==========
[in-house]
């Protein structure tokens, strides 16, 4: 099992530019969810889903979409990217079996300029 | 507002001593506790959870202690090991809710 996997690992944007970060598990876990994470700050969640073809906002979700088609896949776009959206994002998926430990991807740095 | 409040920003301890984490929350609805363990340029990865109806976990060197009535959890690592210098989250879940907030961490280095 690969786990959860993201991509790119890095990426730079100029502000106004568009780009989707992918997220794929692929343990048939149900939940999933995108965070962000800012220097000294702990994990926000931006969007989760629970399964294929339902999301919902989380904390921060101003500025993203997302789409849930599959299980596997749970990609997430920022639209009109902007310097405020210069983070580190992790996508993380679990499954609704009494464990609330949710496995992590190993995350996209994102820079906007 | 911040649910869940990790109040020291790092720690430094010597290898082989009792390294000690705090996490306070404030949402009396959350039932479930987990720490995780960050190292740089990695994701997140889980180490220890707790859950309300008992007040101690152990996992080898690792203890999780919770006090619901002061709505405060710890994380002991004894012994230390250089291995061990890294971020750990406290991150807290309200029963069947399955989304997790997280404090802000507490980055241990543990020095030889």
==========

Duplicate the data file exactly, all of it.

[in-house]
């Protein structure tokens, strides 16, 4: 099992530019969810889903979409990217079996300029 | 507002001593506790959870202690090991809710 996997690992944007970060598990876990994470700050969640073809906002979700088609896949776009959206994002998926430990991807740095 | 409040920003301890984490929350609805363990340029990865109806976990060197009535959890690592210098989250879940907030961490280095 690969786990959860993201991509790119890095990426730079100029502000106004568009780009989707992918997220794929692929343990048939149900939940999933995108965070962000800012220097000294702990994990926000931006969007989760629970399964294929339902999301919902989380904390921060101003500025993203997302789409849930599959299980596997749970990609997430920022639209009109902007310097405020210069983070580190992790996508993380679990499954609704009494464990609330949710496995992590190993995350996209994102820079906007 | 911040649910869940990790109040020291790092720690430094010597290898082989009792390294000690705090996490306070404030949402009396959350039932479930987990720490995780960050190292740089990695994701997140889980180490220890707790859950309300008992007040101690152990996992080898690792203890999780919770006090619901002061709505405060710890994380002991004894012994230390250089291995061990890294971020750990406290991150807290309200029963069947399955989304997790997280404090802000507490980055241990543990020095030889």